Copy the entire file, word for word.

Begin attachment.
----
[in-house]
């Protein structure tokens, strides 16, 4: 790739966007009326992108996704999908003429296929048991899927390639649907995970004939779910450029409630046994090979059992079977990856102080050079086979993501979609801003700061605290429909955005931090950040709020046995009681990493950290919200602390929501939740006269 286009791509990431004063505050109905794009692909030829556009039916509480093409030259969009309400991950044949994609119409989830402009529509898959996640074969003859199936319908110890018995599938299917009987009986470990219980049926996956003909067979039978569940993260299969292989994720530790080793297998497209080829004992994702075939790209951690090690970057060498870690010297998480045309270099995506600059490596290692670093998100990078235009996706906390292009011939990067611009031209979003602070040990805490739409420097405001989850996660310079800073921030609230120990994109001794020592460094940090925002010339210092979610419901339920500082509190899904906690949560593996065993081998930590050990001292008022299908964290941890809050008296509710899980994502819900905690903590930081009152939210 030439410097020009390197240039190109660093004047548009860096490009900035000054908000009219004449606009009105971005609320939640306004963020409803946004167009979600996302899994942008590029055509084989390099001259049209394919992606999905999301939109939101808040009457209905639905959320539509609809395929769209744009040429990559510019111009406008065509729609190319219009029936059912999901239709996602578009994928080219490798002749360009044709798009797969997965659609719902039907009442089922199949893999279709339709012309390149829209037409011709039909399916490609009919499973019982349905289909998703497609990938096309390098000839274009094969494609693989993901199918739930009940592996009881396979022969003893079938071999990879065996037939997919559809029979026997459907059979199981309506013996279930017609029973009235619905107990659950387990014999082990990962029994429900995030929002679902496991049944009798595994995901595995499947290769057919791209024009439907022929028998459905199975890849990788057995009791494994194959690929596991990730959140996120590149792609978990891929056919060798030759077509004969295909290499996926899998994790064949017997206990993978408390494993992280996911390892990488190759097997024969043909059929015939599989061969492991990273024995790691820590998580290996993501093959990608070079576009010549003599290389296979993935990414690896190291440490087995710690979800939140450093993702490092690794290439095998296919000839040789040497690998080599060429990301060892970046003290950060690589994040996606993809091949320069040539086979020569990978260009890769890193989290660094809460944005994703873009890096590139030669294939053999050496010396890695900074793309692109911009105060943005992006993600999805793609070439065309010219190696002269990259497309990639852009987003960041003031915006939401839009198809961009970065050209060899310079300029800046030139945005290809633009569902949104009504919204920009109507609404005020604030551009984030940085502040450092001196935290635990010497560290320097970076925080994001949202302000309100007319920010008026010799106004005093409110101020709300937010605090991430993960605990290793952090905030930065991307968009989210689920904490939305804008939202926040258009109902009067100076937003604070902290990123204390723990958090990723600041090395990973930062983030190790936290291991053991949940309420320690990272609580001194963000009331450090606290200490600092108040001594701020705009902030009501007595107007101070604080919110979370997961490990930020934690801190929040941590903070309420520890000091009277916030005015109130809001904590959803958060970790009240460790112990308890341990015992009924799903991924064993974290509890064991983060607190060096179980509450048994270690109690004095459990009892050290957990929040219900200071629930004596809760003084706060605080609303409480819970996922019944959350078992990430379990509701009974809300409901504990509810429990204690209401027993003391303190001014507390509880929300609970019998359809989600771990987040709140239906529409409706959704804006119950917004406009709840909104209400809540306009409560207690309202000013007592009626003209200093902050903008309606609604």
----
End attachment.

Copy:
[in-house]
């Protein structure tokens, strides 16, 4: 790739966007009326992108996704999908003429296929048991899927390639649907995970004939779910450029409630046994090979059992079977990856102080050079086979993501979609801003700061605290429909955005931090950040709020046995009681990493950290919200602390929501939740006269 286009791509990431004063505050109905794009692909030829556009039916509480093409030259969009309400991950044949994609119409989830402009529509898959996640074969003859199936319908110890018995599938299917009987009986470990219980049926996956003909067979039978569940993260299969292989994720530790080793297998497209080829004992994702075939790209951690090690970057060498870690010297998480045309270099995506600059490596290692670093998100990078235009996706906390292009011939990067611009031209979003602070040990805490739409420097405001989850996660310079800073921030609230120990994109001794020592460094940090925002010339210092979610419901339920500082509190899904906690949560593996065993081998930590050990001292008022299908964290941890809050008296509710899980994502819900905690903590930081009152939210 030439410097020009390197240039190109660093004047548009860096490009900035000054908000009219004449606009009105971005609320939640306004963020409803946004167009979600996302899994942008590029055509084989390099001259049209394919992606999905999301939109939101808040009457209905639905959320539509609809395929769209744009040429990559510019111009406008065509729609190319219009029936059912999901239709996602578009994928080219490798002749360009044709798009797969997965659609719902039907009442089922199949893999279709339709012309390149829209037409011709039909399916490609009919499973019982349905289909998703497609990938096309390098000839274009094969494609693989993901199918739930009940592996009881396979022969003893079938071999990879065996037939997919559809029979026997459907059979199981309506013996279930017609029973009235619905107990659950387990014999082990990962029994429900995030929002679902496991049944009798595994995901595995499947290769057919791209024009439907022929028998459905199975890849990788057995009791494994194959690929596991990730959140996120590149792609978990891929056919060798030759077509004969295909290499996926899998994790064949017997206990993978408390494993992280996911390892990488190759097997024969043909059929015939599989061969492991990273024995790691820590998580290996993501093959990608070079576009010549003599290389296979993935990414690896190291440490087995710690979800939140450093993702490092690794290439095998296919000839040789040497690998080599060429990301060892970046003290950060690589994040996606993809091949320069040539086979020569990978260009890769890193989290660094809460944005994703873009890096590139030669294939053999050496010396890695900074793309692109911009105060943005992006993600999805793609070439065309010219190696002269990259497309990639852009987003960041003031915006939401839009198809961009970065050209060899310079300029800046030139945005290809633009569902949104009504919204920009109507609404005020604030551009984030940085502040450092001196935290635990010497560290320097970076925080994001949202302000309100007319920010008026010799106004005093409110101020709300937010605090991430993960605990290793952090905030930065991307968009989210689920904490939305804008939202926040258009109902009067100076937003604070902290990123204390723990958090990723600041090395990973930062983030190790936290291991053991949940309420320690990272609580001194963000009331450090606290200490600092108040001594701020705009902030009501007595107007101070604080919110979370997961490990930020934690801190929040941590903070309420520890000091009277916030005015109130809001904590959803958060970790009240460790112990308890341990015992009924799903991924064993974290509890064991983060607190060096179980509450048994270690109690004095459990009892050290957990929040219900200071629930004596809760003084706060605080609303409480819970996922019944959350078992990430379990509701009974809300409901504990509810429990204690209401027993003391303190001014507390509880929300609970019998359809989600771990987040709140239906529409409706959704804006119950917004406009709840909104209400809540306009409560207690309202000013007592009626003209200093902050903008309606609604």